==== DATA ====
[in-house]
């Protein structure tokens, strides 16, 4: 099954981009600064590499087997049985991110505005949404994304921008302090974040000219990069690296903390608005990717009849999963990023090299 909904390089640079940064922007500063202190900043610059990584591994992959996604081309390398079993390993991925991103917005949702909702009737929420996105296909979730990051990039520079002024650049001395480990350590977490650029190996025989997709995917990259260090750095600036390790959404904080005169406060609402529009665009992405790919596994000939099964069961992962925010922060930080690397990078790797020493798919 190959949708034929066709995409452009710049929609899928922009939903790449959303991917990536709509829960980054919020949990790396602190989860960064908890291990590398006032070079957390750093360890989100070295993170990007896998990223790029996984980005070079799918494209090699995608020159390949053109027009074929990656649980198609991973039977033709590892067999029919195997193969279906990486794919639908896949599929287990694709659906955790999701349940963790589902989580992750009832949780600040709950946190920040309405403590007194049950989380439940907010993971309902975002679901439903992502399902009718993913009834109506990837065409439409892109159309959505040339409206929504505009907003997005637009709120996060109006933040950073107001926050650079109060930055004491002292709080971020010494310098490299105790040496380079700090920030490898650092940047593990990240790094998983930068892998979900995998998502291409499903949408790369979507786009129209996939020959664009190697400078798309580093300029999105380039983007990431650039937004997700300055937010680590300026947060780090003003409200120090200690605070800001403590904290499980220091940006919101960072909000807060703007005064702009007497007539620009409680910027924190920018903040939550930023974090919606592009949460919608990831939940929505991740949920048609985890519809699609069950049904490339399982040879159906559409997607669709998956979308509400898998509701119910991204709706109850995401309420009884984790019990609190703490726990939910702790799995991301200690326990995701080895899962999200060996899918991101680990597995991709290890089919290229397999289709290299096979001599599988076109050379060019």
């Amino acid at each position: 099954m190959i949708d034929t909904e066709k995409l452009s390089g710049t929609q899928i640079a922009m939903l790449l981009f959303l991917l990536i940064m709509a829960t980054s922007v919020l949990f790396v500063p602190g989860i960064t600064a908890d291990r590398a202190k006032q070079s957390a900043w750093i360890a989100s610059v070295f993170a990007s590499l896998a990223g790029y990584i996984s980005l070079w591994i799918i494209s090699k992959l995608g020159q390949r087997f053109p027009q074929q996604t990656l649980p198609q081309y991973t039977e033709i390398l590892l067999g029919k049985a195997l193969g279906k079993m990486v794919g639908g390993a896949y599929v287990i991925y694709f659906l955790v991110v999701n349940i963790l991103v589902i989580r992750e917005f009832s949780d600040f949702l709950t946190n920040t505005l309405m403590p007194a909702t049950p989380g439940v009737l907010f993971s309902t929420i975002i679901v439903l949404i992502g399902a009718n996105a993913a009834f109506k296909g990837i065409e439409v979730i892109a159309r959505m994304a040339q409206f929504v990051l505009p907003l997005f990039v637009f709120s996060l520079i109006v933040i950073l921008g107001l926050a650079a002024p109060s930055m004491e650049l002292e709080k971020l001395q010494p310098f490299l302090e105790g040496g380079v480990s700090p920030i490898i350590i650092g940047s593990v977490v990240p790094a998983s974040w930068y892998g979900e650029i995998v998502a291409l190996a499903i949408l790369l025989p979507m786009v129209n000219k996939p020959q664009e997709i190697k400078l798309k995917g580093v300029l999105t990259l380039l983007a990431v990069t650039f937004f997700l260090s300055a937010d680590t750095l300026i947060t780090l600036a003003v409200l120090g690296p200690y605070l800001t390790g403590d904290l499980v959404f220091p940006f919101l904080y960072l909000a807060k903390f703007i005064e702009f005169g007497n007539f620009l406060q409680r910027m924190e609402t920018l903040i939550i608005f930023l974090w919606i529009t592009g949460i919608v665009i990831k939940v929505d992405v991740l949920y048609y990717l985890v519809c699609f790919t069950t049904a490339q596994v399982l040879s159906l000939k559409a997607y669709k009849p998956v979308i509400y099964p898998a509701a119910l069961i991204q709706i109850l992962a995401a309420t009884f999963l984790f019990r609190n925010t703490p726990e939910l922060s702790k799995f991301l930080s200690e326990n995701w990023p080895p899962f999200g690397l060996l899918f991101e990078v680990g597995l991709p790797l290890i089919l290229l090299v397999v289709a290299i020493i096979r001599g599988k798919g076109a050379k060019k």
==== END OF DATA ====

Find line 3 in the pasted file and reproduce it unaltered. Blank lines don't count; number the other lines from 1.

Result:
């Amino acid at each position: 099954m190959i949708d034929t909904e066709k995409l452009s390089g710049t929609q899928i640079a922009m939903l790449l981009f959303l991917l990536i940064m709509a829960t980054s922007v919020l949990f790396v500063p602190g989860i960064t600064a908890d291990r590398a202190k006032q070079s957390a900043w750093i360890a989100s610059v070295f993170a990007s590499l896998a990223g790029y990584i996984s980005l070079w591994i799918i494209s090699k992959l995608g020159q390949r087997f053109p027009q074929q996604t990656l649980p198609q081309y991973t039977e033709i390398l590892l067999g029919k049985a195997l193969g279906k079993m990486v794919g639908g390993a896949y599929v287990i991925y694709f659906l955790v991110v999701n349940i963790l991103v589902i989580r992750e917005f009832s949780d600040f949702l709950t946190n920040t505005l309405m403590p007194a909702t049950p989380g439940v009737l907010f993971s309902t929420i975002i679901v439903l949404i992502g399902a009718n996105a993913a009834f109506k296909g990837i065409e439409v979730i892109a159309r959505m994304a040339q409206f929504v990051l505009p907003l997005f990039v637009f709120s996060l520079i109006v933040i950073l921008g107001l926050a650079a002024p109060s930055m004491e650049l002292e709080k971020l001395q010494p310098f490299l302090e105790g040496g380079v480990s700090p920030i490898i350590i650092g940047s593990v977490v990240p790094a998983s974040w930068y892998g979900e650029i995998v998502a291409l190996a499903i949408l790369l025989p979507m786009v129209n000219k996939p020959q664009e997709i190697k400078l798309k995917g580093v300029l999105t990259l380039l983007a990431v990069t650039f937004f997700l260090s300055a937010d680590t750095l300026i947060t780090l600036a003003v409200l120090g690296p200690y605070l800001t390790g403590d904290l499980v959404f220091p940006f919101l904080y960072l909000a807060k903390f703007i005064e702009f005169g007497n007539f620009l406060q409680r910027m924190e609402t920018l903040i939550i608005f930023l974090w919606i529009t592009g949460i919608v665009i990831k939940v929505d992405v991740l949920y048609y990717l985890v519809c699609f790919t069950t049904a490339q596994v399982l040879s159906l000939k559409a997607y669709k009849p998956v979308i509400y099964p898998a509701a119910l069961i991204q709706i109850l992962a995401a309420t009884f999963l984790f019990r609190n925010t703490p726990e939910l922060s702790k799995f991301l930080s200690e326990n995701w990023p080895p899962f999200g690397l060996l899918f991101e990078v680990g597995l991709p790797l290890i089919l290229l090299v397999v289709a290299i020493i096979r001599g599988k798919g076109a050379k060019k």